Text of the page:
Patrik Weckman, a recent member of our growing Finnish piper’s network, has brought to our attention an interesting artwork by the painter Juho Rissanen (1873-1950).

In picture 1 – “Kolme soittajaa” (Three players) – the 1928 sketch intended as a study for the future National theater’s fresco, produced that same year (picture 2). On the whole it portrays the centuries old tradition of “Helkajuhla” or Helka feast in Sääksmäki Ritvala village in the Tavast province. The festivity is still held nowadays. It happens in early summer and displays characteristics that range from paganism to catholic prayer processions. Young girls will procession through the village singing old runo-songs with medieval themes. The meaning: to ensure the fertility of the village fields

In the fresco, one can clearly see a fiddle player, a woodwind player (Unlikely a horn, but whether flute or reed instrument is to be determined), and clearly a Piper. The observer’s perspective of both the fiddle and the woodwind are partially obstructed by trees in the foreground. However, the bagpipe is unobstructed and clearly visible. The bagpipe may clearly be identified as a mouth blown, single drone instrument, with a conical chanter. Both the chanter and the drone have very pronounced bell like ending. We may guess with a fair certainty that the drone ends with a closed bottom, hollow resonator. We cannot identify if the drone is being used in the “fully closed” position or if it lacks tuning slides.
At first glance it appears to be a single piece drone, which would naturally prevent the piper for comfortably tune the drone. This would not be unlike other ancient world bagpipes, where the piper is forced to rely on tuning the reed exclusively. On the other hand, as often is the case in bagpipe iconography, we cannot be certain of the author’s familiarity with all the subtleties and details of piping. However, Patrik tells us of other sketches of other pipers, made by the same author while living abroad. In this example the painter gives us hints that he knows full well what he is depicting – Please notice that both piper and woodwind player are making identical cross-fingerings, which adds to the authenticity of what Rissanen is depicting.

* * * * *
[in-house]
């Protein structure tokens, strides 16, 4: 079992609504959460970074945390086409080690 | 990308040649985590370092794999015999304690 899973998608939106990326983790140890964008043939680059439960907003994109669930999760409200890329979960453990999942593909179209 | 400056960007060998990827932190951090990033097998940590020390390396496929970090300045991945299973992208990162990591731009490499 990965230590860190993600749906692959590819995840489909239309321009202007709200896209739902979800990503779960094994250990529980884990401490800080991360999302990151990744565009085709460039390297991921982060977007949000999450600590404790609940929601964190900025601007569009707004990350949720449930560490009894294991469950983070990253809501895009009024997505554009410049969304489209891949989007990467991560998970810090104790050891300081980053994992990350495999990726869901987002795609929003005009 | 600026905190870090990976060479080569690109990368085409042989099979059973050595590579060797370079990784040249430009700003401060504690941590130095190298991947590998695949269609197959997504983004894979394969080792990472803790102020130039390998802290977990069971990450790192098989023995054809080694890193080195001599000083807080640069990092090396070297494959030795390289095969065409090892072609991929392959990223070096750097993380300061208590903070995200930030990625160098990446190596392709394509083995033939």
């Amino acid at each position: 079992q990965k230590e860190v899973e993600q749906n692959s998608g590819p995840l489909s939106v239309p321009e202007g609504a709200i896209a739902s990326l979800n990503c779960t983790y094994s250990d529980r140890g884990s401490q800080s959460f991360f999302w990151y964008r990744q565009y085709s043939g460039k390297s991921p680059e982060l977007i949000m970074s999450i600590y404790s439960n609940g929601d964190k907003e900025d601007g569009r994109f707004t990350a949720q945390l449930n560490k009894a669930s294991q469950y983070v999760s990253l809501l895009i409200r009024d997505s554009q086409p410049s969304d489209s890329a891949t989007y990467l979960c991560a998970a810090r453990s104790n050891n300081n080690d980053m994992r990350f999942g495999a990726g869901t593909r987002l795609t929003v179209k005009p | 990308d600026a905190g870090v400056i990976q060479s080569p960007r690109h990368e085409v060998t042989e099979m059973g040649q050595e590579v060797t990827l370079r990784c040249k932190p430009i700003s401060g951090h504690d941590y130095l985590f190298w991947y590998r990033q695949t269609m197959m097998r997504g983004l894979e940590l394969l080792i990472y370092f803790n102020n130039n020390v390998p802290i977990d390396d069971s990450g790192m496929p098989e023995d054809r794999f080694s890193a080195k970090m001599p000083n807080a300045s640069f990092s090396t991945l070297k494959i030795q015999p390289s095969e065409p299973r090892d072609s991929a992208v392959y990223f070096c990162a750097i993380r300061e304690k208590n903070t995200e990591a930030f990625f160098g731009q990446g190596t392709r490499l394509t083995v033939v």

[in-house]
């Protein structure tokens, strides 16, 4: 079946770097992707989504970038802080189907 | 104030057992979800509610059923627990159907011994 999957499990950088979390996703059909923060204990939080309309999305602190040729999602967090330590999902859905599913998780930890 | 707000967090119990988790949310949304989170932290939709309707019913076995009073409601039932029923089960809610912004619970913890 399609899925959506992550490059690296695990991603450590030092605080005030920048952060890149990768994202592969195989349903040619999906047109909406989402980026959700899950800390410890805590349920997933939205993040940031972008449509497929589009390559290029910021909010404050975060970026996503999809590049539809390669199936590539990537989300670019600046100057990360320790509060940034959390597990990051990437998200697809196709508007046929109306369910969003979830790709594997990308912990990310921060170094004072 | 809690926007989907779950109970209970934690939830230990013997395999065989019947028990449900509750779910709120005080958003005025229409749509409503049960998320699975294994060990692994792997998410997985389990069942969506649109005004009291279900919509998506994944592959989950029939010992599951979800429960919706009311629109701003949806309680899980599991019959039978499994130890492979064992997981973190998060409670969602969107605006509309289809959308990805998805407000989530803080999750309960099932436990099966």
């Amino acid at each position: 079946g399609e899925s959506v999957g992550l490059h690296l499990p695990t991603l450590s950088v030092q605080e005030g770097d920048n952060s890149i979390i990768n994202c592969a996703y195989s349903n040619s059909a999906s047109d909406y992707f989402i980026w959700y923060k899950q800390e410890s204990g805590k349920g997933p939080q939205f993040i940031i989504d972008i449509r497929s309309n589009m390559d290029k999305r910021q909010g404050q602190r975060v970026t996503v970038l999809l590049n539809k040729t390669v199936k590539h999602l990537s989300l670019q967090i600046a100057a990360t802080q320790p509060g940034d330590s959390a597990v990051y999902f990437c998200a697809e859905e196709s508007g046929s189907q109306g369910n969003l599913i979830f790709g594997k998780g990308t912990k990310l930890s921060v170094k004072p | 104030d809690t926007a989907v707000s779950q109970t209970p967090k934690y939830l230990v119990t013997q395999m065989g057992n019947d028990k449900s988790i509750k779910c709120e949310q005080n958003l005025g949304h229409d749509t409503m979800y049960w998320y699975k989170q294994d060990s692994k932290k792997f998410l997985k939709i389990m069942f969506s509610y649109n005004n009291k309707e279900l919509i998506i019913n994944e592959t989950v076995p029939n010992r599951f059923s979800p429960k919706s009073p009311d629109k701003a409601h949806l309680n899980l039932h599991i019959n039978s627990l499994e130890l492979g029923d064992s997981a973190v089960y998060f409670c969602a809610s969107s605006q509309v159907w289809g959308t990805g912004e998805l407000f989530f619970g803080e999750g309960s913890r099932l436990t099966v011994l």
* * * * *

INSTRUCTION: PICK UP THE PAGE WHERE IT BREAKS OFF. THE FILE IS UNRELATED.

Curiously enough, both the fiddler player and the woodwind player appear to be left-handed. Could that be for purely visual composition reasons? Or was the artist depicting Finnish musicians he actually knew? By putting ourselves in the roles of pipers, bagpipe makers, and visual artists, we are inclined to believe the authenticity of what Rissanen is portraying.
The elephant is the room is that, once again, we are left with the depiction of a “conical system” bagpipe in Finland, like the previous already know 3 iconography (please see our blog article on the state of the art of bagpipes in Finland).
As intriguing as this may be, we are not impressed – Most people are aware that iconography models migrate from country to country, subject to the fashion trends of each époque. The artist was born in Kuopio Savolax, lived many years in France and Italy, before dying in the USA. So far, we are of the opinion that most certainly this bagpipe is drawn out of the author’s body of work, from bagpipes he had already sketched in Bretagne.

“So? what is the fuzz? Case closed!” – the reader would say!

Well, what moves Patrik Weckman to continue his inquiries on the subject is the following research question: “- Why? Why would the painter include bagpipes in such a nationalistic charged artistic work?” “- Yes!” – Patrik continues, “- Maybe he got his inspiration from France especially from Bretagne where he also lived. But why put it in this kind of work in Finland?” He is inquiring further into the life of the painter and this peculiar work of art, and writing an article to be published in Finnish language. He has kindly authorized us to translate it here to English language after the Finnish publication, in order to reach a much wider audience. Open citizen inquiries are bound to promote discussion and further discoveries into the field of bagpipes and woodwinds in Finland.

We are extremely happy that Patrik is asking such thought-provoking questions, and look forward to his article. Thank you Please keep up the good work, and keep us posted!

* We would like to acknowledge and join Patrik in thanking Marianna Huttunen, chief curator at the Kuopio Art Museum, for the valuable details about this case.